Local Variable Type Inference – var (Java 10)

For Java 11 Certification Exam Practice Questions, refer http://talks.skilltoz.com/java-11-certification-exam-questions/

The var reserved type introduced in Java 10 makes it possible for the compiler to infer the type of a local variable instead of us having to define the type. This reduces the amount of boilerplate code that is required.  In this article, let us discuss everything about the var keyword from the Java 11 certification perspective.

How does var work?

For the type inference to work, we need to use the var reserved type to declare the variable with an initializer of a known type. The type of the initializer is that helps to infer the type of the variable.

However, var cannot be used if there is no initializer, or if the variable is assigned as null or if the variable is assigned a lambda expression because in these cases, the type cannot be inferred.

Let us see some examples – let’s see what works and what does not.

Example Set1 (works)
var name = “Tina”; // here the type of the name variable is inferred as String
var emp = new Employee(); // here the type of the emp variable is inferred as Employee
var numbers = List.of{1,2,3}; // here the type of the numbers variable is inferred as List<Integer>
Example Set 2 (will not work)
var emp; // There is no initializer 
var name = null; // The variable is initialized to null
var str= (String s) -> s.length() <30;  // Lambda expressions need explicit target types

What is the advantage of using var?

The usage of var reserved type is very helpful in reducing redundancy. You can see how var helps in rewriting the redundant code in Example 1 into the more simple form in Example 2.

Example 1 (not easy to read)
File file = new File(args[0]);
BufferedReader br = new BufferedReader(new FileReader(file));
Map<String, Integer> mapFileContents = new HashMap<String, Integer>();
Example 2 (Rewriting Example 1 using var keyword)
var file = new File(args[0]);
var br = new BufferedReader(new FileReader(file));
var mapFileContents = new HashMap<String, Integer>();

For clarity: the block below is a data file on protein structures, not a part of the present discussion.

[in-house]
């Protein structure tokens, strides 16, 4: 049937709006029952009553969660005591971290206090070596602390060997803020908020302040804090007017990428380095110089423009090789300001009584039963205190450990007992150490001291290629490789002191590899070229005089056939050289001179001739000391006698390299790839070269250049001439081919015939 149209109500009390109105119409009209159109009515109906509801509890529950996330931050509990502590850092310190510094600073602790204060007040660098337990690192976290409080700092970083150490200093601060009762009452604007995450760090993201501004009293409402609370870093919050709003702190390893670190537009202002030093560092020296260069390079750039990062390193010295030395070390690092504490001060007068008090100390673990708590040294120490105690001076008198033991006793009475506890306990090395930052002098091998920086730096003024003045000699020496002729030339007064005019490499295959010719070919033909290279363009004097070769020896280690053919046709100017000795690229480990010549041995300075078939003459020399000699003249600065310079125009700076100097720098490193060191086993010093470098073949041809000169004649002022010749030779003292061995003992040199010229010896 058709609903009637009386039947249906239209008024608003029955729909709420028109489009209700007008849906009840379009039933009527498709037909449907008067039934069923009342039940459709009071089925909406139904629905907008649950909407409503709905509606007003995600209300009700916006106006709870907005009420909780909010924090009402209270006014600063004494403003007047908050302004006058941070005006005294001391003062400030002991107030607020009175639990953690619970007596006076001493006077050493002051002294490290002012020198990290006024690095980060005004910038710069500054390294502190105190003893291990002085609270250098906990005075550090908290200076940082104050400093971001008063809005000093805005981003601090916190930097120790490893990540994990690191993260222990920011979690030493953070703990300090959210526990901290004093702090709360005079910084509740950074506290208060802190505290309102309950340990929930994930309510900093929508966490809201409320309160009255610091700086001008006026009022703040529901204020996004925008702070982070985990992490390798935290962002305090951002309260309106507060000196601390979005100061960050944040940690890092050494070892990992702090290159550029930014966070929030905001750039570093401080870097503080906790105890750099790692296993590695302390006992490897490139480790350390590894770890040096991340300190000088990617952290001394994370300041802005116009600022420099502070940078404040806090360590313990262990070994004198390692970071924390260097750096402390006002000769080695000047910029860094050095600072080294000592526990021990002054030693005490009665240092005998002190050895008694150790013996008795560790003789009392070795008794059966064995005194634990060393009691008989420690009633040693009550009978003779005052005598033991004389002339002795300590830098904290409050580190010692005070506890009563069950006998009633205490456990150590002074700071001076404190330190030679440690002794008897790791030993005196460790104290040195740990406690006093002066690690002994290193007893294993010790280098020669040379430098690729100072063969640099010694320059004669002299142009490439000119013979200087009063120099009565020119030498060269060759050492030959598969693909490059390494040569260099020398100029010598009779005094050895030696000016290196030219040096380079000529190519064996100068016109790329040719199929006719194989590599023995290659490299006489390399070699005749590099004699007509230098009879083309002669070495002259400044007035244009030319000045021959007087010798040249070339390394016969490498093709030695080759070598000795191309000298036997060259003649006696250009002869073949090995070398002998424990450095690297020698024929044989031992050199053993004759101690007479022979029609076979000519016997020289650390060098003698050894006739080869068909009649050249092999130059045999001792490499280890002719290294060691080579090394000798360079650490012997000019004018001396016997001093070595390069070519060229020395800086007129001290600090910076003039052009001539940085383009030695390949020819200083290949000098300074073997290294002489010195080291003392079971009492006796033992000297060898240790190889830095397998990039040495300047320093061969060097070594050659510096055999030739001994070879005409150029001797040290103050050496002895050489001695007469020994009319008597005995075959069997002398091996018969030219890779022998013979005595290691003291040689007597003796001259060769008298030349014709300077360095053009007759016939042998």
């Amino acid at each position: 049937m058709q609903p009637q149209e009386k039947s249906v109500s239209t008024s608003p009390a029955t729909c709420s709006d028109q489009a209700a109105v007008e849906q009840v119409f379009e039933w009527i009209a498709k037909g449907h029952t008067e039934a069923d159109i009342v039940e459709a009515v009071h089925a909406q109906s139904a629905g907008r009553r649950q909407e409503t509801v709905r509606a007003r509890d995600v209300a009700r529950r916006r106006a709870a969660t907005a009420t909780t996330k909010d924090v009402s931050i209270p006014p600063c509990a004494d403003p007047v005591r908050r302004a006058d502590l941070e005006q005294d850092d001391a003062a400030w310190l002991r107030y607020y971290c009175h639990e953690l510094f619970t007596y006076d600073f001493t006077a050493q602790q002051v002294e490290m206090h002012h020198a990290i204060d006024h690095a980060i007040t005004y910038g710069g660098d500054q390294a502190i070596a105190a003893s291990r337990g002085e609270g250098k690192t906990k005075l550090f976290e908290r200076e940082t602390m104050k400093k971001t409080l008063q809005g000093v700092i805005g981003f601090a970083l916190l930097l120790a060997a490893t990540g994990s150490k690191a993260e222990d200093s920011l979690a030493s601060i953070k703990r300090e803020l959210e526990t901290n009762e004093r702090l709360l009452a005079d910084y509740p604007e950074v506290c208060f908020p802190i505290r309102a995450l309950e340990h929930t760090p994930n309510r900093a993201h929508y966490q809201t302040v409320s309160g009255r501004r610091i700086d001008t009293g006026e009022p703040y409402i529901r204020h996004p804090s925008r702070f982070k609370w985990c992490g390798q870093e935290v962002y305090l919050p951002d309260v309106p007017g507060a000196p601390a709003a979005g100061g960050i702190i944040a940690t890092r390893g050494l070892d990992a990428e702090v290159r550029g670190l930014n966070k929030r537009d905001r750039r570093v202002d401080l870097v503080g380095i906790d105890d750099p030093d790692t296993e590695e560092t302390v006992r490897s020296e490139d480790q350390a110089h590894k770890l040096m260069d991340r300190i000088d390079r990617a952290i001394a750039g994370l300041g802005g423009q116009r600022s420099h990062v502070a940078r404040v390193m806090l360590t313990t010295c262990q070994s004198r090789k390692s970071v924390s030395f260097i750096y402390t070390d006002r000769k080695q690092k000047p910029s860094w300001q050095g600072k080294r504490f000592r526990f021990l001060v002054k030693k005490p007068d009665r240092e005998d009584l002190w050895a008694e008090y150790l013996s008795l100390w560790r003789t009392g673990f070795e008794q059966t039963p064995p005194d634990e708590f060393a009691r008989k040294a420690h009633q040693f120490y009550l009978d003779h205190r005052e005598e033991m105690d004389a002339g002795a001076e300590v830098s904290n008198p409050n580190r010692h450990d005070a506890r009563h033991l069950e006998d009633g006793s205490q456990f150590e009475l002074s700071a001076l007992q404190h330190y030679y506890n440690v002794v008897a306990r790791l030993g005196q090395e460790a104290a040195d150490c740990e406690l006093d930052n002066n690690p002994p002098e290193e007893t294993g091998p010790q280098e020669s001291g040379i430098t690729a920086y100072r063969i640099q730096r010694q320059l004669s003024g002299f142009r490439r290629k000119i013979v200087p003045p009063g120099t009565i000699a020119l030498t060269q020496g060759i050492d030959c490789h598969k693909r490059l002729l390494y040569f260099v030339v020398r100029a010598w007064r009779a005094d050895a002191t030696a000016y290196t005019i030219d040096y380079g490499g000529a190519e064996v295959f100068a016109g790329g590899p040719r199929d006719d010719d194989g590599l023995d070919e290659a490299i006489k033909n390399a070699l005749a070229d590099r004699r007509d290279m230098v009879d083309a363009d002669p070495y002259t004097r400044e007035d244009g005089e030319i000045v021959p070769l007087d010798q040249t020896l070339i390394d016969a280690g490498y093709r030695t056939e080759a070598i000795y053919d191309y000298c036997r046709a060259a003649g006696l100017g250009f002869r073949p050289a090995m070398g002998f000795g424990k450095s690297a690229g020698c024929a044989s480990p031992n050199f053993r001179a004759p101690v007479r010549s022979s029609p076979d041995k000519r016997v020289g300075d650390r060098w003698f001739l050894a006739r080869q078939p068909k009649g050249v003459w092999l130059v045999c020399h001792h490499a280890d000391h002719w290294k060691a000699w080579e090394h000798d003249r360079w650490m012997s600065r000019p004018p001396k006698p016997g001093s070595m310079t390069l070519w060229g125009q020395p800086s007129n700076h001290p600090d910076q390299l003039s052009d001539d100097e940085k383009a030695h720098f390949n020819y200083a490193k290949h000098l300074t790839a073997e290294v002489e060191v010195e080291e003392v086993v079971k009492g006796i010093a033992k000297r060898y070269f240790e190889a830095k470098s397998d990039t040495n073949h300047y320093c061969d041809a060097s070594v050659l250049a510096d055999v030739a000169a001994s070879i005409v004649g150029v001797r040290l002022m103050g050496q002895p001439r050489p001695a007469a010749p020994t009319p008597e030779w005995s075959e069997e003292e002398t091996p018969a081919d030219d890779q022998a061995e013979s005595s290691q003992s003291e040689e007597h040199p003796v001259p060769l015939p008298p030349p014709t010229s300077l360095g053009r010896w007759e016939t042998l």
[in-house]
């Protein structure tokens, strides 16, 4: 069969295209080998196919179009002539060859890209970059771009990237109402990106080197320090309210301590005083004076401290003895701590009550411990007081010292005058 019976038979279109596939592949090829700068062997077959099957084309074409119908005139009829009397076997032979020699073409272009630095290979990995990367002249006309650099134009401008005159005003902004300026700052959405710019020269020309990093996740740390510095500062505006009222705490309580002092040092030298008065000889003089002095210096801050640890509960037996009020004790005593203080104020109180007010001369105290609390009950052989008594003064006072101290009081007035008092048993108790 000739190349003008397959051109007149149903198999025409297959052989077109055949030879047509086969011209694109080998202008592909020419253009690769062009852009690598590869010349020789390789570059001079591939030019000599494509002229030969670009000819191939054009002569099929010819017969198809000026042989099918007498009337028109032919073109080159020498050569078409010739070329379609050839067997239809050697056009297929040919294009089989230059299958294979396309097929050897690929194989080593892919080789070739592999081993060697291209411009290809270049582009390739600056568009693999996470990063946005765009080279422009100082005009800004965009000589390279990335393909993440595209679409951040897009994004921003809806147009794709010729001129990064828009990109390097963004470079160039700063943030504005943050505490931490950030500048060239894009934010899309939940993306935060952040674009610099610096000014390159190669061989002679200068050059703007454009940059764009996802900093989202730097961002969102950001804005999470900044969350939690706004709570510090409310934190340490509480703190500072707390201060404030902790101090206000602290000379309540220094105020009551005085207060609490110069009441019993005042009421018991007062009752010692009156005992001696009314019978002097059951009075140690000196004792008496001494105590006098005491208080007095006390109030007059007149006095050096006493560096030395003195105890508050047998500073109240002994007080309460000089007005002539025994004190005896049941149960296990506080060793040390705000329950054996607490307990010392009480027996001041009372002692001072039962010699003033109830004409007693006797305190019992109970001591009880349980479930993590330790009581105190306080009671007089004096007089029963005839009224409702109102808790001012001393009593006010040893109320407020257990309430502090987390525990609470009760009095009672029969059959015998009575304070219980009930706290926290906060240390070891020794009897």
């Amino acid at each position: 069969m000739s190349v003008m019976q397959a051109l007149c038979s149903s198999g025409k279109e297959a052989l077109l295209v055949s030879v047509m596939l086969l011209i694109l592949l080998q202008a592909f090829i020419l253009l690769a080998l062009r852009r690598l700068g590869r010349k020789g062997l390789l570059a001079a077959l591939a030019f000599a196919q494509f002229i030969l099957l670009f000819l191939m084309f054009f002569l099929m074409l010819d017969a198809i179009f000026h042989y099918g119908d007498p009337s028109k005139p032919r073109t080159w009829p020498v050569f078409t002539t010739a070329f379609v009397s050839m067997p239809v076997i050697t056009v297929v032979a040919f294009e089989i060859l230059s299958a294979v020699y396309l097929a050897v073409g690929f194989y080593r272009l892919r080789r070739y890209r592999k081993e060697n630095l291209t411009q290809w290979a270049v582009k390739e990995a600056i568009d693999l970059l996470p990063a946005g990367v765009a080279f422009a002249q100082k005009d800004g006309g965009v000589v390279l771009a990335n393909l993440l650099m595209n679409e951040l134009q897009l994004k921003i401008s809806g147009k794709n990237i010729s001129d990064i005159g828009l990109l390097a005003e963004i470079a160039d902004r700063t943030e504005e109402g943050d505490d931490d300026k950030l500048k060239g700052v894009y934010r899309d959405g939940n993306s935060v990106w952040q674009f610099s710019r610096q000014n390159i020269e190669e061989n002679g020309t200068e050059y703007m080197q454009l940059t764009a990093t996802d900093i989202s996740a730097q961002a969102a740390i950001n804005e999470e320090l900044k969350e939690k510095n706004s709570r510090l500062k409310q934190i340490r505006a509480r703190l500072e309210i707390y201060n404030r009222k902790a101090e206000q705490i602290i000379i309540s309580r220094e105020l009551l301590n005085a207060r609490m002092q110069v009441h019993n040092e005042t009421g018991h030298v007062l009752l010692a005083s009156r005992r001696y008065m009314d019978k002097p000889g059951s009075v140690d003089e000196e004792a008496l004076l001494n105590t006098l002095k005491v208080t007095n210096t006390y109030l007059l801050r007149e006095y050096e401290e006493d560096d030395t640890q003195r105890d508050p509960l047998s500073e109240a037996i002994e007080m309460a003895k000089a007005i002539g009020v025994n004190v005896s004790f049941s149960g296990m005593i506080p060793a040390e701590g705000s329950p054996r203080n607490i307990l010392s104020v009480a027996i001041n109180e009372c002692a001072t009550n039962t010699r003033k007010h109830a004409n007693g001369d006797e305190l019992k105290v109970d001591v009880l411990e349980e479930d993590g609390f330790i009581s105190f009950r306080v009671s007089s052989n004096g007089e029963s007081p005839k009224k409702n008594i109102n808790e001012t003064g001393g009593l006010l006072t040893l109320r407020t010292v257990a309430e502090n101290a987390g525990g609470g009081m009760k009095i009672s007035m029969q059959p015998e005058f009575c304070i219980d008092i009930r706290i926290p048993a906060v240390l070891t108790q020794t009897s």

You can see that Example 2 is much more crisp and concise when compared to Example 1. Thus, using the var keyword helps write clean and readable code by reducing clutter.

How to prevent a var variable from being reassigned?

A var variable can be prevented from being reassigned by declaring it as final.

Consider the below example.

final var nameList = List.of("seema", "sindhu");
nameList = new ArrayList<>(); // Compiler error 

Here the variable nameList is declared as a final variable. Hence reassigning a new ArrayList to this variable will cause a compile time error.

Can you use var where the variable is initialized to null?

No, the compiler cannot infer the type if the variable is null.
For example, the following is illegal.

var price = null; 

Can you use var with compound declarations?

No, var cannot be used with compound declaration. For example, the below code does not compile.

var age = 23, salary= 1000.0;

Can you use var for instance/static variables in a class?

No, var can be used only for local variables.

What are the guidelines for using var?

  • Choose variables that provide useful information
  • Minimize the scope of local variables
  • Consider var when the initializer provides sufficient information to the reader
  • Use var to break up chained or nested expressions with local variables
  • Don’t worry too much about “programming to the interface” with local variables
  • Take care when using var with diamond or generic methods
  • Take care when using var with literals

For more details on these guidelines,  please refer https://openjdk.java.net/projects/amber/LVTIstyle.html 

Quiz

Which of the following code fragments compile without errors?
A. var numberList = new ArrayList<Integer>();
   for (var num : numberList) {
	System.out.println("num is" + num);
   }
B. var numberList = new ArrayList<Integer>();
   numberList = new LinkedList<>();

C. private var getModelName() {
      return “xyz”;
   }
D. var list = new ArrayList<>();
   list.add(100);
   int i = list.get(0);

To view the answer/explanation of the above question and more certification practice questions on var, please visit http://talks.skilltoz.com/quiz-using-var-in-java/

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